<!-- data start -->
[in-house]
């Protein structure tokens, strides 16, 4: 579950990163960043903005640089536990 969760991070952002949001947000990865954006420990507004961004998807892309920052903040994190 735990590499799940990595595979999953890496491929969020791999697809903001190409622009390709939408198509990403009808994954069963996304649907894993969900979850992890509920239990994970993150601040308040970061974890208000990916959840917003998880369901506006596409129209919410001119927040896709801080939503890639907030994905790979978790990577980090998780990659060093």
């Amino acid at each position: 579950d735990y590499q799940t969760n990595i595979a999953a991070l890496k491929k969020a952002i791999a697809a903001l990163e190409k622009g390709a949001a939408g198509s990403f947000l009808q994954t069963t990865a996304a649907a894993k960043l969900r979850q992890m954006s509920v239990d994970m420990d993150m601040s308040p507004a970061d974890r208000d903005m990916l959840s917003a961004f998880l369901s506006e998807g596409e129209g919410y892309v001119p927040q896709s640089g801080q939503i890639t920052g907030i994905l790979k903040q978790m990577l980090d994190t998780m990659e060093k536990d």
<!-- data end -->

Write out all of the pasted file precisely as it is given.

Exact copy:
[in-house]
């Protein structure tokens, strides 16, 4: 579950990163960043903005640089536990 969760991070952002949001947000990865954006420990507004961004998807892309920052903040994190 735990590499799940990595595979999953890496491929969020791999697809903001190409622009390709939408198509990403009808994954069963996304649907894993969900979850992890509920239990994970993150601040308040970061974890208000990916959840917003998880369901506006596409129209919410001119927040896709801080939503890639907030994905790979978790990577980090998780990659060093």
């Amino acid at each position: 579950d735990y590499q799940t969760n990595i595979a999953a991070l890496k491929k969020a952002i791999a697809a903001l990163e190409k622009g390709a949001a939408g198509s990403f947000l009808q994954t069963t990865a996304a649907a894993k960043l969900r979850q992890m954006s509920v239990d994970m420990d993150m601040s308040p507004a970061d974890r208000d903005m990916l959840s917003a961004f998880l369901s506006e998807g596409e129209g919410y892309v001119p927040q896709s640089g801080q939503i890639t920052g907030i994905l790979k903040q978790m990577l980090d994190t998780m990659e060093k536990d």